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So I bought a duck


bonkboo
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Getting good all-over results with roasting a whole duck is very challenging.  If you cook it to keep the breasts rare, there will be a lot of unrendered fat by the legs, and they legs won't be as tender as you might like.  If you cook so that the legs are done nicely, then the breasts are typically overcooked.

 

I've had best success by butchering it... I cook the breasts either sous vide (if that's an option for you) or traditionally by slowly cooking skin side down in a pan (score the skin first) until most of the fat is rendered, then roast for a few more minutes until done.   The do the legs by confit... That's how I think gets the best results...

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Also bought a duck this weekend... This time opted for curing the breasts for a duck prosciutto (Charcuterie by Ruhlman has a good recipe, so does Babbo by Batali) and doing confit with the legs (favorite is from Gramercy Tavern book). Trying sous vide confit for the first time, since it's easier for a weeknight. The carcass is being used for duck stock, but Gramercy Tavern book also has a great "Brown duck sauce" I've done before. If you don't want to cure the breasts, season with nutmeg, salt, pepper, thyme, bay leaf overnight then follow Kenneth's instructions above for a traditional cook. 

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18 minutes ago, bonkboo said:

teajay, how do you do the sous vide confit?  And KennethT, what time and temp for the breasts?  Thanks

 

Assuming you wanted the entire process, versus just the final sous vide step.... Season the legs with equal parts cinnamon and nutmeg overnight. Render the fat that was trimmed from the carcass that night as well. In the morning, cure the legs in a mixture of salt (1/2c), sugar (1/8c), couple smashed garlic cloves, few thyme & rosemary sprigs, few strips of lemon & orange zest. When I get home from work rinse and dry the legs, seal each in a separate bag with 1tbsp of the rendered fat and throw it in a 160 degree bath until the next morning. Weeknight confit!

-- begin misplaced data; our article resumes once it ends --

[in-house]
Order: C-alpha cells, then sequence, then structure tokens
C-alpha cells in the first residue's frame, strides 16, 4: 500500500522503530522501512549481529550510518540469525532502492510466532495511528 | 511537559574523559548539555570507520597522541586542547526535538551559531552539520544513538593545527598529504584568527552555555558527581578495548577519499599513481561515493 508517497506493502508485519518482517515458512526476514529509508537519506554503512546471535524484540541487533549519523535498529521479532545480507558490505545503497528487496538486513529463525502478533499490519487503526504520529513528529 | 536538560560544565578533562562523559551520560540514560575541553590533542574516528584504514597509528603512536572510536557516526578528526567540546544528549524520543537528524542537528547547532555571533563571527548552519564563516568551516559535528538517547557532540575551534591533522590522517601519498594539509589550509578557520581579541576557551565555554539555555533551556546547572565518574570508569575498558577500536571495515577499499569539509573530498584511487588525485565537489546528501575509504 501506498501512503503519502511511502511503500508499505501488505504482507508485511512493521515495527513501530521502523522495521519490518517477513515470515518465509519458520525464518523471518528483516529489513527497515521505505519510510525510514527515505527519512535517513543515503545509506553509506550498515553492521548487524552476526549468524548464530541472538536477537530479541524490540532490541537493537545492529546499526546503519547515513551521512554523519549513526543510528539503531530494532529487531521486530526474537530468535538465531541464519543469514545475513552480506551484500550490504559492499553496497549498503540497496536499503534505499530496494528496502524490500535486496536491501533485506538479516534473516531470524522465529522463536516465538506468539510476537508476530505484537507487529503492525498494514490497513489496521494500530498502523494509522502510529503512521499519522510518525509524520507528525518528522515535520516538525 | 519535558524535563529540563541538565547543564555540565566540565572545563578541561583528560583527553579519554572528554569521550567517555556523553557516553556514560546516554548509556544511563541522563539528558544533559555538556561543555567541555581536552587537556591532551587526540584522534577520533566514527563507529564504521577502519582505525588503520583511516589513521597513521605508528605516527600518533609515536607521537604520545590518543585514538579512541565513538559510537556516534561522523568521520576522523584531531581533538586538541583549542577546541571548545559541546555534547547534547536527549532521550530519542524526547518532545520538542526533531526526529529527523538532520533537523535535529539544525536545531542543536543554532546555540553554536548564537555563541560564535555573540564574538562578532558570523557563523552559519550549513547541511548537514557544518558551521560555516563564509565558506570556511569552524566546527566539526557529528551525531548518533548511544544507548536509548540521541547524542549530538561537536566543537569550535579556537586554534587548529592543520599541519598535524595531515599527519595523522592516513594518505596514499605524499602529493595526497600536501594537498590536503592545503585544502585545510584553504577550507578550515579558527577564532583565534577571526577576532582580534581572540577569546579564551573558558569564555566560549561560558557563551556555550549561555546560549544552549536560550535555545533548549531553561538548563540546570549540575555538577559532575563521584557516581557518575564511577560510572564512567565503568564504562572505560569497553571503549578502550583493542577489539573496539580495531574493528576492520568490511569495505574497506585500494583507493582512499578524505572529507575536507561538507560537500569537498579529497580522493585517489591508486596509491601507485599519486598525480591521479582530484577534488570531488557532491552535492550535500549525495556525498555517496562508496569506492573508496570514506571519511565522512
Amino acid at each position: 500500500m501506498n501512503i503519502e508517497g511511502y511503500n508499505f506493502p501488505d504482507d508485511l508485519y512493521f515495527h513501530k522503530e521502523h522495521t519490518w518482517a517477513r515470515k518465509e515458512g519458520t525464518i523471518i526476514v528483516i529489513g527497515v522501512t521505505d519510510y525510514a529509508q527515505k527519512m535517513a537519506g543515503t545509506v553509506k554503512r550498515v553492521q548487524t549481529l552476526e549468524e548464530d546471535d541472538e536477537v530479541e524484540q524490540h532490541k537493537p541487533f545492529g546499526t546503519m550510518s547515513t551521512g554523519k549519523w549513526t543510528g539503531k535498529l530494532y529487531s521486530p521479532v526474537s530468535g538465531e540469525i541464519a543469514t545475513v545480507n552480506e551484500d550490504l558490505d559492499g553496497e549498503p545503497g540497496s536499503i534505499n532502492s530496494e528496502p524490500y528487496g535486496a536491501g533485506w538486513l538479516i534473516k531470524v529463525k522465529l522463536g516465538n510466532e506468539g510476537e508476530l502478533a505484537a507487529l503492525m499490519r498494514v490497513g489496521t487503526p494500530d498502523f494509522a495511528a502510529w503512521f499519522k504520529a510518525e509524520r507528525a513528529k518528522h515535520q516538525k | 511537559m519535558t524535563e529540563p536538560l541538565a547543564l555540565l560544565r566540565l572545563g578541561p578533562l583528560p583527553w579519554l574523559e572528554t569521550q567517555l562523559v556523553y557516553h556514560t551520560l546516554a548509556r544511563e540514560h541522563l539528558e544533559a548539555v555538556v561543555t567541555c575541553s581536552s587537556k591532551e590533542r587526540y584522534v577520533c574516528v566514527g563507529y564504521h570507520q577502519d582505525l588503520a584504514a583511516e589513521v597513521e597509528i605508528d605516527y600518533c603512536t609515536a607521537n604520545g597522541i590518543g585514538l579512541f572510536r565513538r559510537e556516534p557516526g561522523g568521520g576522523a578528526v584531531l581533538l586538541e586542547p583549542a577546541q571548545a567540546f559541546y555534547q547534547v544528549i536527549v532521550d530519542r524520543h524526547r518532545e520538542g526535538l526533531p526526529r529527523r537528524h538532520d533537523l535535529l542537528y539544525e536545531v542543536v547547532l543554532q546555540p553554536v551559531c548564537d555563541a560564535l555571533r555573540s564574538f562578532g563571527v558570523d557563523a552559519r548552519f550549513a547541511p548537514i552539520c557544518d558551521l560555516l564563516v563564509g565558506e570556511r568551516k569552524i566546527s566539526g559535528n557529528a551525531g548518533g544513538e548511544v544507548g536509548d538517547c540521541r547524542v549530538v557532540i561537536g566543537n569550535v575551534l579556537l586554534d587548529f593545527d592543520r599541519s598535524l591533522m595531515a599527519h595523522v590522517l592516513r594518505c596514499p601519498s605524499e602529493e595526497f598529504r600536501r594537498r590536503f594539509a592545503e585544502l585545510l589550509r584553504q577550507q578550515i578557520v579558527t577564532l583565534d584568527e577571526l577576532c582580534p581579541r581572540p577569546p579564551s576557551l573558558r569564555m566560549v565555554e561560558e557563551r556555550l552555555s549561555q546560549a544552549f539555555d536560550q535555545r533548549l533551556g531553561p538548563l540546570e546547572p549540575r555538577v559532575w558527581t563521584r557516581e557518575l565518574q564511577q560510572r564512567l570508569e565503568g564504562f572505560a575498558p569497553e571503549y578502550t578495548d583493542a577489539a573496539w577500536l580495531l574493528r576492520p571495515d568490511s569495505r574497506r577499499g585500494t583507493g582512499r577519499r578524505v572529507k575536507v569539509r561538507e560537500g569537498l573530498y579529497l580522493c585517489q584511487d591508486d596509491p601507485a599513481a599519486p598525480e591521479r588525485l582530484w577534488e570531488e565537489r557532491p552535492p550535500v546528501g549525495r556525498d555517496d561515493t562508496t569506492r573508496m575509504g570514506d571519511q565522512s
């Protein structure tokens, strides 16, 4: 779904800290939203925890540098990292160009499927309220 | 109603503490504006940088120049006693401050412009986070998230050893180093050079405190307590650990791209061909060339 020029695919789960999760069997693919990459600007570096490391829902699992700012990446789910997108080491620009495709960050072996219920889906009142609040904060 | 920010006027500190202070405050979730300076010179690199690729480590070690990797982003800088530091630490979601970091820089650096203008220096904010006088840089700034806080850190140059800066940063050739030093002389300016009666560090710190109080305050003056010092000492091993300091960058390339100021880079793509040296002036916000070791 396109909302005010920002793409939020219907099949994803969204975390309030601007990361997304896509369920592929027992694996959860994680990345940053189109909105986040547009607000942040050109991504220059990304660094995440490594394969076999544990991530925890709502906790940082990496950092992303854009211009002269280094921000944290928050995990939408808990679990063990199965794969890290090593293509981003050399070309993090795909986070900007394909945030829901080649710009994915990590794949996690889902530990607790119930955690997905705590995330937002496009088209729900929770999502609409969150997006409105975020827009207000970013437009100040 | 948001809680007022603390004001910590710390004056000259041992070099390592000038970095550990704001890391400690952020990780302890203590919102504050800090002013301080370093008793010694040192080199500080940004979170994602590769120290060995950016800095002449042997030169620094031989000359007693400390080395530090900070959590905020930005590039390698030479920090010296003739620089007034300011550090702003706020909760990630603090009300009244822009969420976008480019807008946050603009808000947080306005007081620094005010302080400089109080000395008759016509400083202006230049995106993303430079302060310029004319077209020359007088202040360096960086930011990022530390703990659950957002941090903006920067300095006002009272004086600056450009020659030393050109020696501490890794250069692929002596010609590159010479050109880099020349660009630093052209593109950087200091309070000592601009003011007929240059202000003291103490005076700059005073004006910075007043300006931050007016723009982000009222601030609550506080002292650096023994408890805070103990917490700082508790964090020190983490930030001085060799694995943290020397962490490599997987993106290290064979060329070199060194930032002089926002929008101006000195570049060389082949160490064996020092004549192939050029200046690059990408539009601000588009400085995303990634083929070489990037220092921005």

Franci - That recipe looks tasty! 

Edited by teajay
corrected sugar quantity (log)
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Rotisserie cook @350F, indirect heat if possible, for about an hour (depending on the size of the duck), remove from heat when internal temperature of the breast is 130F and let rest for 15 minutes before carving.  Be sure to use a drip pan as the duck will render a lot of fat! By cooking it on a rotisserie you are basically basting it in its own fat during the entire cooking process as well as developing an extremely crispy skin.

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I've never cooked a duck before, so I am curious about this. Would it be unheard of, (or just really bad idea(, to try deep frying it?  I envision submerging in a turkey-deep fryer, and wondering if it might come out lovely- like a turkey.  ?

-Andrea

 

A 'balanced diet' means chocolate in BOTH hands. :biggrin:

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3 hours ago, bonkboo said:

My first one.  I've never worked with duck before.  Should I roast?  Butcher it and confit the legs?  Cook the breasts?  What about the rest?  Help!

 

Thanks

 

http://www.npr.org/sections/thesalt/2013/12/24/255869249/hair-dryer-cooking-from-smores-to-crispy-duck

 

I made a version of Marcella Hazan's recipe some years back, and the results were exceptional.  Send me a PM if you'd like the recipe, or you can look on line for Marcella's. 

 

The recipe I used was modified from Hazan's 1978 More Classic Italian Cooking is simplicity itself in terms of ingredients, using only fresh herbs, salt and pepper to accent the duck's natural flavors. But it's way out there in terms of technique, achieving a remarkable, grease-free and glassy-crisp skin by a thoroughly non-traditional procedure: First the duck is simmered in boiling water for a few minutes, then prepped for roasting by blasting it all over with a standard home hair dryer.

 

Marcella's name for the dish is the simple, descriptive Italian "Anatra Arrosto" ("roast duck"), but for the past 30 years I've  lovingly nicknamed it "hair-dryer duck."

 

 

Edited by Shel_B (log)
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 ... Shel


 

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One of the many fond memories I'll always have of my father:  many years ago, we started a whole duck cooking competition, that we later termed "duck-off"...  he would make a whole duck one week, then I would do one a week or two later, then he would, etc., back and forth, refining our methods to try to make the 'perfect roast duck'....  The method I found that worked the best was similar to the Marcella Hazan method - I would prick the skin all over, then simmer for a few minutes.  Then drain, and let sit, on a rack, in the refrigerator for 2-3 days to completely dry.  Then roast...  My problem was that I still wound up with a pocket of fat by the leg.... other than that, it was great, but a lot of effort and time.

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I don't cook duck often, because it's hard to find for me and expensive when I do. There are some great suggestions here.

 

I'm certainly no expert, but I still have a hand written note in my Betty Crocker first cookbook that I made after my first attempt at roast duck in the 1970's. It says to be sure to prick the skin all over(!) with a fork like KennethT suggests above. Betty doesn't mention it, but Joy of Cooking does, and it results in a better duck to my taste.